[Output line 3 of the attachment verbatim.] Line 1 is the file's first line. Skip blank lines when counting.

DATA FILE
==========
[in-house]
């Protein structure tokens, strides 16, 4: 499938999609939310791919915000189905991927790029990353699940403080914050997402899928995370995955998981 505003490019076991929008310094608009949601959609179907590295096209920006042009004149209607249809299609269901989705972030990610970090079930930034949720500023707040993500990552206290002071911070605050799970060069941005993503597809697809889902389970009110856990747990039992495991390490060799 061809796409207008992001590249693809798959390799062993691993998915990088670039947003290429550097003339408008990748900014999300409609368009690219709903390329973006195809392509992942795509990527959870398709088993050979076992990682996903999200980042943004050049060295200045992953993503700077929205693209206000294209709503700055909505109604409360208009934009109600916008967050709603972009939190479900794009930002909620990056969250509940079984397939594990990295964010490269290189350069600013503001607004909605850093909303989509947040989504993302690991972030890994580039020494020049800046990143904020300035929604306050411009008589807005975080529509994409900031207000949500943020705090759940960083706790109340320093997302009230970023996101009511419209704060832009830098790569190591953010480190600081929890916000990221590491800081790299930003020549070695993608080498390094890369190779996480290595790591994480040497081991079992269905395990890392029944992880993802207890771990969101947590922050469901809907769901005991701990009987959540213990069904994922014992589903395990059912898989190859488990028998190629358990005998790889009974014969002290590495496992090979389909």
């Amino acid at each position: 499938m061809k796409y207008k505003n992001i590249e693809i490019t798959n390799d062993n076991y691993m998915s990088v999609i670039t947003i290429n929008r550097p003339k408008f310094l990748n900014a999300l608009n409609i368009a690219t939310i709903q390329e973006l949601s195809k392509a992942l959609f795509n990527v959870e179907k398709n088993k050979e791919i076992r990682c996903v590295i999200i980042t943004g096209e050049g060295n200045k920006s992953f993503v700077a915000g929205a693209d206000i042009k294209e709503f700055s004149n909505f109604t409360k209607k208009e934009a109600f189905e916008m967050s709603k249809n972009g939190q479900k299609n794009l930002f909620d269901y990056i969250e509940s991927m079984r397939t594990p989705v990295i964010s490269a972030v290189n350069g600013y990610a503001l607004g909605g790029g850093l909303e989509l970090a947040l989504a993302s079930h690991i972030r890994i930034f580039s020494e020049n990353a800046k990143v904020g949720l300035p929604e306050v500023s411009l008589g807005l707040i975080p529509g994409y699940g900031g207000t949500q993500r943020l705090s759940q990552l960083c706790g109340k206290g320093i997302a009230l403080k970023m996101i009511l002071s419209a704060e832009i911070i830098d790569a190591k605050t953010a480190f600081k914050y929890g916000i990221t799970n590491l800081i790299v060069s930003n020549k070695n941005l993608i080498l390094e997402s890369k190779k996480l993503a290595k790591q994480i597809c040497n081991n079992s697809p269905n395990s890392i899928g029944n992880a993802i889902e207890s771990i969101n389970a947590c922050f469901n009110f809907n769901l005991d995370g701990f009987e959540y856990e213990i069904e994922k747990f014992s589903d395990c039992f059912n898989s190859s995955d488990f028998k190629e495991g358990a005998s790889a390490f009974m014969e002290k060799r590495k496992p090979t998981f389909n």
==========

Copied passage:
């Amino acid at each position: 499938m061809k796409y207008k505003n992001i590249e693809i490019t798959n390799d062993n076991y691993m998915s990088v999609i670039t947003i290429n929008r550097p003339k408008f310094l990748n900014a999300l608009n409609i368009a690219t939310i709903q390329e973006l949601s195809k392509a992942l959609f795509n990527v959870e179907k398709n088993k050979e791919i076992r990682c996903v590295i999200i980042t943004g096209e050049g060295n200045k920006s992953f993503v700077a915000g929205a693209d206000i042009k294209e709503f700055s004149n909505f109604t409360k209607k208009e934009a109600f189905e916008m967050s709603k249809n972009g939190q479900k299609n794009l930002f909620d269901y990056i969250e509940s991927m079984r397939t594990p989705v990295i964010s490269a972030v290189n350069g600013y990610a503001l607004g909605g790029g850093l909303e989509l970090a947040l989504a993302s079930h690991i972030r890994i930034f580039s020494e020049n990353a800046k990143v904020g949720l300035p929604e306050v500023s411009l008589g807005l707040i975080p529509g994409y699940g900031g207000t949500q993500r943020l705090s759940q990552l960083c706790g109340k206290g320093i997302a009230l403080k970023m996101i009511l002071s419209a704060e832009i911070i830098d790569a190591k605050t953010a480190f600081k914050y929890g916000i990221t799970n590491l800081i790299v060069s930003n020549k070695n941005l993608i080498l390094e997402s890369k190779k996480l993503a290595k790591q994480i597809c040497n081991n079992s697809p269905n395990s890392i899928g029944n992880a993802i889902e207890s771990i969101n389970a947590c922050f469901n009110f809907n769901l005991d995370g701990f009987e959540y856990e213990i069904e994922k747990f014992s589903d395990c039992f059912n898989s190859s995955d488990f028998k190629e495991g358990a005998s790889a390490f009974m014969e002290k060799r590495k496992p090979t998981f389909n």